Saturday, April 12, 2008

Responsibility in Software Estimation

This blog post will be short for me. I will be blunt and to the point with my following opinions.

Estimating the cost and time to develop software is just that, an ESTIMATION.

1) It is foolish on the part of those hearing an estimate and then later representing it as a promise.

2) It is unethical and dishonest for the development team to hide the discovery that an estimated delivery date and cost is now known to be in error.

Why do clients and product management still to this day take software estimates and turn them into hardened dates and commitments? I understand that estimated dates are used to coordinate many parallel events and used to queue up related tasks so that everyone can rendezvous at a product delivery date. Why does product management still try to work in a fantasy software development world that simply does not exist? I can not speak for them because I am not one of them.

I am a developer and I will speak from my experience on why development teams hide the knowledge that dates are slipping. They do it because it is in their best interest. They sell themselves a lie that they can catch up, do more, bend time, or some other activity which history has shown does not happen.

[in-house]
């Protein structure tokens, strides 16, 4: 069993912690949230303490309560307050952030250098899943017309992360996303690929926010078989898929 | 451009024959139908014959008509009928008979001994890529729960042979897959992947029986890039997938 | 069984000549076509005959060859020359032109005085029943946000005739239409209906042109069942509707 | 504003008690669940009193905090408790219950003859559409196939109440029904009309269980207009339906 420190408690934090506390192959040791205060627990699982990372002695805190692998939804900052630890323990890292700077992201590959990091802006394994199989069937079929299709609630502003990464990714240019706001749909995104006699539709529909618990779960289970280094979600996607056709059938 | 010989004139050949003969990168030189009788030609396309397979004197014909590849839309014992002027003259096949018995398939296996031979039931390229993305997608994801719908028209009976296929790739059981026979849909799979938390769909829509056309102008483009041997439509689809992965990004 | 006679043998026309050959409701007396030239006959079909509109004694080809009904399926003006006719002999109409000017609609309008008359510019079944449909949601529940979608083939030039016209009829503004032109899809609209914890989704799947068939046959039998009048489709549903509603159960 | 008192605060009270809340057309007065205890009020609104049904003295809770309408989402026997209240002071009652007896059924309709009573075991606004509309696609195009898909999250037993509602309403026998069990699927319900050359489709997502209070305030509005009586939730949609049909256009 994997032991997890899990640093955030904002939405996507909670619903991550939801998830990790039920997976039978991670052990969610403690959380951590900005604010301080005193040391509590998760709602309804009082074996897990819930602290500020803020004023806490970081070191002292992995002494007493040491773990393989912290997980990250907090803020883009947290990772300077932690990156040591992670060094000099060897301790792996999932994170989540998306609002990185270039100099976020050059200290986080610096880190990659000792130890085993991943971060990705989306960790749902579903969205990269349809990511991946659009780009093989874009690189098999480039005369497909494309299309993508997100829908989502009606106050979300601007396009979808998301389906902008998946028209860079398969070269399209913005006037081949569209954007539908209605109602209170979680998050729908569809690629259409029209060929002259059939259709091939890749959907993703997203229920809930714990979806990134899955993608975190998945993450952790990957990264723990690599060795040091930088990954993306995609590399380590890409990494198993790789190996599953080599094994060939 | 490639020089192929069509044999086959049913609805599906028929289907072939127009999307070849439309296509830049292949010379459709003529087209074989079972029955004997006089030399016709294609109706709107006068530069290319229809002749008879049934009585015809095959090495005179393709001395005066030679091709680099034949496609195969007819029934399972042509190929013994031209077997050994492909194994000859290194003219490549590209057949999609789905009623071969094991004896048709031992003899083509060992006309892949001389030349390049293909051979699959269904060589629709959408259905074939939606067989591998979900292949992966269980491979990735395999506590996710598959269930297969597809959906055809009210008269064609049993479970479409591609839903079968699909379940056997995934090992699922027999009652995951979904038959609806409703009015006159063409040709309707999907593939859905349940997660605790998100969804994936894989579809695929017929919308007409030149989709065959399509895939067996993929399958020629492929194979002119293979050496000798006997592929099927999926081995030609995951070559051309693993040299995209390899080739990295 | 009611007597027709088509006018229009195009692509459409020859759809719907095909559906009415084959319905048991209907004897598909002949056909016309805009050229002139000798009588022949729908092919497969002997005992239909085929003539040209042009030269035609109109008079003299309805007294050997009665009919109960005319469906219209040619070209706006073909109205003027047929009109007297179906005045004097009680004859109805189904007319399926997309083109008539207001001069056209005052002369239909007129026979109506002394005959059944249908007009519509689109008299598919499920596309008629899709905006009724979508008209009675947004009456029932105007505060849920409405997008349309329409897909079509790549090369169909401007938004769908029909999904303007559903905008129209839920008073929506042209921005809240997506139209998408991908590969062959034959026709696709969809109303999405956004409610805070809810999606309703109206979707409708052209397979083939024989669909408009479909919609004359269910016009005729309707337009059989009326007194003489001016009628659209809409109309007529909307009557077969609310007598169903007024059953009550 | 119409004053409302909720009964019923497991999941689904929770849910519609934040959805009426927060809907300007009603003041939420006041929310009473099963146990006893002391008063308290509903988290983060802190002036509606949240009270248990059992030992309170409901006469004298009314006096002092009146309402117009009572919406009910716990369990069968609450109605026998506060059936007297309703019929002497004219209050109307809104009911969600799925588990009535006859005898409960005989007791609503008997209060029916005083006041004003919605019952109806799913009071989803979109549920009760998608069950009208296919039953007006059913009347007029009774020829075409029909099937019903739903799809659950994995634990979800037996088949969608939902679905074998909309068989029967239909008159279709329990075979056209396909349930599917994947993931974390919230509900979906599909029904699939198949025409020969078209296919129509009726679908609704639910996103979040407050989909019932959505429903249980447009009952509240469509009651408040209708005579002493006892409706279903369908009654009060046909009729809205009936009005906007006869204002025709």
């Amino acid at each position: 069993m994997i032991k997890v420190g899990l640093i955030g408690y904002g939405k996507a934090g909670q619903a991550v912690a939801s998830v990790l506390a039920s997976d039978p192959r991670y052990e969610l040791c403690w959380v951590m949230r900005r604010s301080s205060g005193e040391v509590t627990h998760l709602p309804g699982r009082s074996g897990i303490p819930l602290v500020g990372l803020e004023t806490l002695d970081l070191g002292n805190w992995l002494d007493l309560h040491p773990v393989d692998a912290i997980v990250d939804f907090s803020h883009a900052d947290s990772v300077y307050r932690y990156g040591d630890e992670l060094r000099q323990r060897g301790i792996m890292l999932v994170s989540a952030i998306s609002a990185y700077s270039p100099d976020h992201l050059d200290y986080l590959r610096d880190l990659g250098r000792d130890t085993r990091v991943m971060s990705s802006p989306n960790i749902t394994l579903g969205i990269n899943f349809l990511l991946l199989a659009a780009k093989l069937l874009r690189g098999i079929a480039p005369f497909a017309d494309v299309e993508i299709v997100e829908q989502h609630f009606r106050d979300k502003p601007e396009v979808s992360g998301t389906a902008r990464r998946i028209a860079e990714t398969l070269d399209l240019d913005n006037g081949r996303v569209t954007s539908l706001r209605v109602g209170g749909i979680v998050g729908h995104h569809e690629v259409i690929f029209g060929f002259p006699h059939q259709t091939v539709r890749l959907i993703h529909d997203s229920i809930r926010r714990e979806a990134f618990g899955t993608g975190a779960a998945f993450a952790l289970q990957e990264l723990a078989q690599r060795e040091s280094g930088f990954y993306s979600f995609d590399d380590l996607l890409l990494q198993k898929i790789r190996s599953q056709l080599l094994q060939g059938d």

Why is it in their best interest to hide the truth? You can answer this yourself. Just examine your company or clients and reflect on how they responded to the truth when it was given them.

For you developers out there, it is my opinion that you should tell the truth on the current state of the product and the outstanding features and give corrected and updated estimates as soon as they are known. If the client or customer doesn't respond favorably to this behavior you should decide on if this is a job you want to keep instead of waiting to see if they are going to fire you for being late. Just my opinion.

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